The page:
OBJECTIVE.: The purpose of this study is to evaluate the impact of extended delay to surgery for stage I non-small-cell lung cancer (NSCLC).SUMMARY BACKGROUND DATA.: During the COVID-19 pandemic, patients with NSCLC may experience delays in care, and some national guidelines recommend delays in surgery by >3?months for early NSCLC.METHODS.: Using data from the National Lung Screening Trial (NLST), a multi-center randomized trial, and the National Cancer Data Base (NCDB), a multi-institutional oncology registry, the impact of "early" versus "delayed" surgery (surgery received 0-30 versus 90-120?days following diagnosis) for stage I lung adenocarcinoma and squamous cell carcinoma was assessed using multivariable Cox regression analysis with penalized smoothing spline functions and propensity score-matched analyses.RESULTS.: In Cox regression analysis of the NLST (n = 452) and NCDB (n = 80,086) cohorts, an increase in the hazard ratio (HR) was seen the longer surgery was delayed. In propensity score-matched analysis, no differences in survival were found between early and delayed surgery for stage IA1 adenocarcinoma and IA1-IA3 squamous cell carcinoma (all P > 0.13). For stage IA2-IB adenocarcinoma and IB squamous cell carcinoma, delayed surgery was associated with worse survival (all P < 0.004).CONCLUSIONS.: The mortality risk associated with an extended delay to surgery differs across patient subgroups, and decisions to delay care during the COVID pandemic should take substage and histologic subtype into consideration. For stage IA1 adenocarcinoma and IA squamous cell carcinoma, delaying surgery may be considered; however, for IA2-IB adenocarcinoma and IB squamous cell carcinoma, early surgery-when feasible-should be encouraged.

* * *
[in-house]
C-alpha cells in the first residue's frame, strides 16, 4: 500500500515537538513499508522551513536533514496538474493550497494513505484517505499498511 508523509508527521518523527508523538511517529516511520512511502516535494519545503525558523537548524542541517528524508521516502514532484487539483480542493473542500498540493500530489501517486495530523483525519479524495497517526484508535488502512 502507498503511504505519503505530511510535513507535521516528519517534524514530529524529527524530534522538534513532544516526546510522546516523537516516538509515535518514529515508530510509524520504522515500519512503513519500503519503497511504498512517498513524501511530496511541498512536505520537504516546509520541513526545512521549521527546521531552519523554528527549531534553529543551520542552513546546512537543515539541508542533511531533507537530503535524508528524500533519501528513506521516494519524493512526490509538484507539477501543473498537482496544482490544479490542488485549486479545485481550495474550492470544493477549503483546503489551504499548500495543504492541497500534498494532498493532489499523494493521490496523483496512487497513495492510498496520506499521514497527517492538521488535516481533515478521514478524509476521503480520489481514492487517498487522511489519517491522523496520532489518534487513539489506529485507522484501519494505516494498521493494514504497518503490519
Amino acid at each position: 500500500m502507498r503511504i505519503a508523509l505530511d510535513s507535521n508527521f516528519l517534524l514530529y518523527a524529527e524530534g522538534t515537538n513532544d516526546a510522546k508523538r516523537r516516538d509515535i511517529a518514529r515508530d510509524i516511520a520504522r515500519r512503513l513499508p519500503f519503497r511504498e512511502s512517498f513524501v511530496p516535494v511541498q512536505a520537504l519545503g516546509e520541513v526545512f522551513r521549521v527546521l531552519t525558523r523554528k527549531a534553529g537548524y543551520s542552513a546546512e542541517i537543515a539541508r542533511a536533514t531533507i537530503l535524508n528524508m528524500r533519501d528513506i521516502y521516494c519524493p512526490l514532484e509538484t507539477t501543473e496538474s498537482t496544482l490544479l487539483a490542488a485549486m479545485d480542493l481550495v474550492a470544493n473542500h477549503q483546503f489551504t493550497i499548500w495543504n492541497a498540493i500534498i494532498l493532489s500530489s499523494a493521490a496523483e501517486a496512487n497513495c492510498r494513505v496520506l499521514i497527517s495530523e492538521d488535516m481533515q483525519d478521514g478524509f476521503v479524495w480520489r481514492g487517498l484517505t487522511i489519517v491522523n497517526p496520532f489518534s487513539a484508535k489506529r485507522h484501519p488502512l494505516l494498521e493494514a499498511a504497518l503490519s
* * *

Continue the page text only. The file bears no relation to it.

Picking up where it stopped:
View details for DOI 10.1097/SLA.0000000000004811
View details for PubMedID 33630435